Note: If you are interested in the UFO phenomenon, at the BBC link above there is a video clip of the entire interview that is quite fascinating. For more, see https://www.WantToKnow.info/ufoinformation
No Trials for Key Players
May 4, 2006, Los Angeles Times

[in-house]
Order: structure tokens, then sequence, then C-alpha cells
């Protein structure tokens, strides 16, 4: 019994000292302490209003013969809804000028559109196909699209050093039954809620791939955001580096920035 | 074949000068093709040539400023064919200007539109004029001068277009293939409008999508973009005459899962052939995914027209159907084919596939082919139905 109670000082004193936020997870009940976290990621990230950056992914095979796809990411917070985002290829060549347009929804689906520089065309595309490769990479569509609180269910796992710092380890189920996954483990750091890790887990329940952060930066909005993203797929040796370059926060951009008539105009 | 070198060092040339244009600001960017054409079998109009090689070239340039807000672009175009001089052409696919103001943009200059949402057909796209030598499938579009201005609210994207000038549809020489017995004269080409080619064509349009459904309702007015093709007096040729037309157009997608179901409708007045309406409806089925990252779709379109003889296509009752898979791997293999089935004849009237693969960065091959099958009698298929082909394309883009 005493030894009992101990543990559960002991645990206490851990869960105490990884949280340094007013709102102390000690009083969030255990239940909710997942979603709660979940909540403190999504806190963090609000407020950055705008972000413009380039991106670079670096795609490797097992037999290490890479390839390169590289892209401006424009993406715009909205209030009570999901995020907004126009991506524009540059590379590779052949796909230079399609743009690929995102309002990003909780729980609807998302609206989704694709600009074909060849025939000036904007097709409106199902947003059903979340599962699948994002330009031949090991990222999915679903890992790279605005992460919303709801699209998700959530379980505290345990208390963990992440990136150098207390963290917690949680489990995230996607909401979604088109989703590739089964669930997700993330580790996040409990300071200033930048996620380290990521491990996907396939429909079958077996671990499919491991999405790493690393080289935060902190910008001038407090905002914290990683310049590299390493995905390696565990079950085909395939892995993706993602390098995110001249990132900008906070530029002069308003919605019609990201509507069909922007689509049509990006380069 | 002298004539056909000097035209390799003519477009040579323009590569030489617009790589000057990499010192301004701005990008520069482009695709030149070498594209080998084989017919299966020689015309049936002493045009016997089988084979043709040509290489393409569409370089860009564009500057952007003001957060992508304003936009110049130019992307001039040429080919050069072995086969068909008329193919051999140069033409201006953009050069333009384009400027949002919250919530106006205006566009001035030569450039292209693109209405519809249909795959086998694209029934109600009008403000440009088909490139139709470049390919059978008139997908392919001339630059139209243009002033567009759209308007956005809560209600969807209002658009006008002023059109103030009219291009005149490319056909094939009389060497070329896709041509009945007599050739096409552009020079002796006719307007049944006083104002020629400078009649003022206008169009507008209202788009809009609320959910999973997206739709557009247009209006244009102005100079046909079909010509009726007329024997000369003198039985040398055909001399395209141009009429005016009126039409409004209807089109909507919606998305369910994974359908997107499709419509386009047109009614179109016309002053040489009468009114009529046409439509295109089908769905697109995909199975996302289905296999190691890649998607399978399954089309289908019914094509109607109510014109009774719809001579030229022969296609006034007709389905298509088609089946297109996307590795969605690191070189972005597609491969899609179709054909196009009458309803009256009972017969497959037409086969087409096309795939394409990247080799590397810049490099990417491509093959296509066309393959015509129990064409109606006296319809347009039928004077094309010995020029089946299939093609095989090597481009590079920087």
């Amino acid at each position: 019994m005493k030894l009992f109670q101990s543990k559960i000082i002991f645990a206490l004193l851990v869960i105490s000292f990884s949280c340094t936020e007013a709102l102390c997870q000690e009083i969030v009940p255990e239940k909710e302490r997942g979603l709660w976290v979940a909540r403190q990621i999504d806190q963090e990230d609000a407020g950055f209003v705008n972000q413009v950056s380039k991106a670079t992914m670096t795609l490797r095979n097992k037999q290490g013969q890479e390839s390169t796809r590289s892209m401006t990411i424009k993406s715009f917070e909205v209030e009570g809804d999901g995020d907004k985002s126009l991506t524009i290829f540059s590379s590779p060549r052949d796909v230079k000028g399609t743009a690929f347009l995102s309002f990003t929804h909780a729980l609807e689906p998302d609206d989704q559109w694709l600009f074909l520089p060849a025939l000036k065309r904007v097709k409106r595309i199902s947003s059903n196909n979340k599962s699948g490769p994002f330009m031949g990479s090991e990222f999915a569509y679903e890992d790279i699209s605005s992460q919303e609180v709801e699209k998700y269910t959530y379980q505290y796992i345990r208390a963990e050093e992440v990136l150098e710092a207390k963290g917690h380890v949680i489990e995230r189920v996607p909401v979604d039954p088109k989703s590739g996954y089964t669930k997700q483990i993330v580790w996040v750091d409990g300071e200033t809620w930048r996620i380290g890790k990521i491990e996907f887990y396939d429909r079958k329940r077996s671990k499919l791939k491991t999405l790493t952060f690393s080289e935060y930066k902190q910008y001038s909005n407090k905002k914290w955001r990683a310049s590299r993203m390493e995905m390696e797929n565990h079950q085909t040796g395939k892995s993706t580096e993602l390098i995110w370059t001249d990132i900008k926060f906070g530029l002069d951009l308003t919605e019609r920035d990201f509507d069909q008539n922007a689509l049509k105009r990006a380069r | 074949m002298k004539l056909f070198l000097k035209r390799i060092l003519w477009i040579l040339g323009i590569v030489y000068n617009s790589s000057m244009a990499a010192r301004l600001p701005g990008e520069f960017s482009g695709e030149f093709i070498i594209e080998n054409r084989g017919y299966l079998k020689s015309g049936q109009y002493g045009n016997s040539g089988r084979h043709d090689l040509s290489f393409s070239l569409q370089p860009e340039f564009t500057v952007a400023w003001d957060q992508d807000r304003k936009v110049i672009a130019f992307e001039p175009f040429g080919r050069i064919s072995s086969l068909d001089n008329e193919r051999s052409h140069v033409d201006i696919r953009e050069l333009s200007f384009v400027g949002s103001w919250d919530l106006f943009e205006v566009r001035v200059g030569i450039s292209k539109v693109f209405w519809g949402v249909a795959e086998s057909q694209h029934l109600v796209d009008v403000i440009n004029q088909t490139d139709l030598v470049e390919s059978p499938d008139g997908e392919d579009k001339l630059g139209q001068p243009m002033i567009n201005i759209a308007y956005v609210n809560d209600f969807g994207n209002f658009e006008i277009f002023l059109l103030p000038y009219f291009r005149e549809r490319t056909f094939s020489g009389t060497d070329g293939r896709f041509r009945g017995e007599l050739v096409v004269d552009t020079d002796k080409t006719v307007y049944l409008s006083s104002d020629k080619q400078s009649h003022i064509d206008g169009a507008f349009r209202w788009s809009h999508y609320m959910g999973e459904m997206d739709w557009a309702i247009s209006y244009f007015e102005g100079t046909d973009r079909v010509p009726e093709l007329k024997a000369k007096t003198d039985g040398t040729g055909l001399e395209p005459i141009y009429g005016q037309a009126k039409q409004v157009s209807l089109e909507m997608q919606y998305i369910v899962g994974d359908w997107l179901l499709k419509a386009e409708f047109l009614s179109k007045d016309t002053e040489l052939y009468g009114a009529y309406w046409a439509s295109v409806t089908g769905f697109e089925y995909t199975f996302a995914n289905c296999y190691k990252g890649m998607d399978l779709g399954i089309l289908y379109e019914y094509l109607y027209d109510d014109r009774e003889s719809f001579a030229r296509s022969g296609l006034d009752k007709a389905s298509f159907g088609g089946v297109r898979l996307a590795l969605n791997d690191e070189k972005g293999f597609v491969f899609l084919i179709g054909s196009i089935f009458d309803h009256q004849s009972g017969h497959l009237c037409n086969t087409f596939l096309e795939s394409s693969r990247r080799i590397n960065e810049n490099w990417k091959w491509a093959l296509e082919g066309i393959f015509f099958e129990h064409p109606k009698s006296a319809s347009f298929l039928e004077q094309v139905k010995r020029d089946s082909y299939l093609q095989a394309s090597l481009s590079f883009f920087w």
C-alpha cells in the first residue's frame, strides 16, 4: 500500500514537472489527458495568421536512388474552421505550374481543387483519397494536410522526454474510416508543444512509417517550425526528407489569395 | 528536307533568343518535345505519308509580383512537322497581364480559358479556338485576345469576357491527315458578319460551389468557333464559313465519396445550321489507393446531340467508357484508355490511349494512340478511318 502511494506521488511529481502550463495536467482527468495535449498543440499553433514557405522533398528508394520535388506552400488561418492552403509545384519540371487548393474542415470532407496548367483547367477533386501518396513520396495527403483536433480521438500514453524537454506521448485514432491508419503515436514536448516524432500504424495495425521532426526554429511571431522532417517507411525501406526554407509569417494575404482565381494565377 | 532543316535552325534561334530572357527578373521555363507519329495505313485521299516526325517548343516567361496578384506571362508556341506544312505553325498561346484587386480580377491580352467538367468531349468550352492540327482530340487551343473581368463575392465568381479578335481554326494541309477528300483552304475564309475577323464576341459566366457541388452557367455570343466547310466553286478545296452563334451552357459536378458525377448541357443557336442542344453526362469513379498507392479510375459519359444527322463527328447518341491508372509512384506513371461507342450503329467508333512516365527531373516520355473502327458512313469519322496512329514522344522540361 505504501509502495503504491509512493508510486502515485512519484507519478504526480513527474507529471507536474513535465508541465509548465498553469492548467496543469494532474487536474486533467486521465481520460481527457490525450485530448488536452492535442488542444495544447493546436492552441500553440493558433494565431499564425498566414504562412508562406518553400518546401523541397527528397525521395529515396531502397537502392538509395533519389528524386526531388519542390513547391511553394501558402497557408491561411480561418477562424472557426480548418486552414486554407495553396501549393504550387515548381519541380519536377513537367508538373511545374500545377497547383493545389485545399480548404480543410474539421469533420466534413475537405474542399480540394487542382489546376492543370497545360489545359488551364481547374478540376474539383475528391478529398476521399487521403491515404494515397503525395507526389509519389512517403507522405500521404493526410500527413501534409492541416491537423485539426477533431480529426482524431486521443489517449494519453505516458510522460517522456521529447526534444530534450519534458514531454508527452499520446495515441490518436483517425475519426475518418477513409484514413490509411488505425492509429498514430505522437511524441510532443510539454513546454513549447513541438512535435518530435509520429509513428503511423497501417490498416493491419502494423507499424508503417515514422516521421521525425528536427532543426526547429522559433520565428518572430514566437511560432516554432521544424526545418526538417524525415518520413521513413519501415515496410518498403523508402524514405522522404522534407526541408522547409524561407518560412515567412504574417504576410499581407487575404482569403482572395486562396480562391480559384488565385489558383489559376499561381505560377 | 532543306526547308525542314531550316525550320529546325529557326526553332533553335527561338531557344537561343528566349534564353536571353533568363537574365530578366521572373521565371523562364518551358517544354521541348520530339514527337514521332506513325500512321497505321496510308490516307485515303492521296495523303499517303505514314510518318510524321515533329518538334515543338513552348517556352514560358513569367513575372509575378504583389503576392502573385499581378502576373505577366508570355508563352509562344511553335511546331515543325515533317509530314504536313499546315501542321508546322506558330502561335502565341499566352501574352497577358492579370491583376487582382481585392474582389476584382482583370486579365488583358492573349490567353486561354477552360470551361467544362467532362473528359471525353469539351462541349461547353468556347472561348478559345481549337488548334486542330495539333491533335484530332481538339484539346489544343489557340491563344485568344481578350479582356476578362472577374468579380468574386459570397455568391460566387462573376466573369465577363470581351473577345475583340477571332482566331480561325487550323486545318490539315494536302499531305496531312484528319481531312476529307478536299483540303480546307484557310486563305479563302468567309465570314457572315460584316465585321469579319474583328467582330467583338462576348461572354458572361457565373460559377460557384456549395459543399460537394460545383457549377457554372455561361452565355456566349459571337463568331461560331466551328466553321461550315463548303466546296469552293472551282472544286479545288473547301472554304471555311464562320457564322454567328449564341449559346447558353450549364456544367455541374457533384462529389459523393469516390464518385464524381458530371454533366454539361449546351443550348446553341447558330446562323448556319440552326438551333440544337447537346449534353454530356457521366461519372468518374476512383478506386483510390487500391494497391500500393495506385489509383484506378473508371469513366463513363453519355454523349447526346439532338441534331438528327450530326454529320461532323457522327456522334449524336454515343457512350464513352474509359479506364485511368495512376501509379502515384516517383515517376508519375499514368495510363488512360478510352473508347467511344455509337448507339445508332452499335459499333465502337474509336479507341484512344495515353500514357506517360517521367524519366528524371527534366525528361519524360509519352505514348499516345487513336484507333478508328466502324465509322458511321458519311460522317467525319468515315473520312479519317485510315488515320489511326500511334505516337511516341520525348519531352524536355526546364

Zacarias Moussaoui, the only person prosecuted in connection with the worst terrorist attack in American history, did not get the death penalty because some jurors concluded that he had little to do with Sept. 11. Yet two presumed key planners of the Al Qaeda [9/11] plot, Khalid Shaikh Mohammed and Ramzi Binalshibh, have not been charged, though they have been in U.S. custody for more than three years. A central contradiction in the Bush administration's fight against terrorism is that bit players often have been put on trial, while those thought to have orchestrated the plots have been held in secret for questioning. Current and former intelligence officials have said that the CIA has used aggressive interrogation techniques – including "waterboarding," which makes a suspect feel as if he is drowning – on captured Al Qaeda leaders. As a result, many legal experts say it may be too late to try Mohammed and Binalshibh in a regular court of law. "They cannot be prosecuted because of the way they have been interrogated," said University of Maryland law professor Michael Greenberger. "They have been subjected to very aggressive questioning, and any statements they made now can't be used against them." An open trial for the Al Qaeda leaders could reveal that U.S. agents used harsh methods, even torture, to extract information, he added. "We have prosecuted a marginal character who appeared unmoored from reality, while the real planners of the crime will not be brought before justice in the United States," Greenberger said.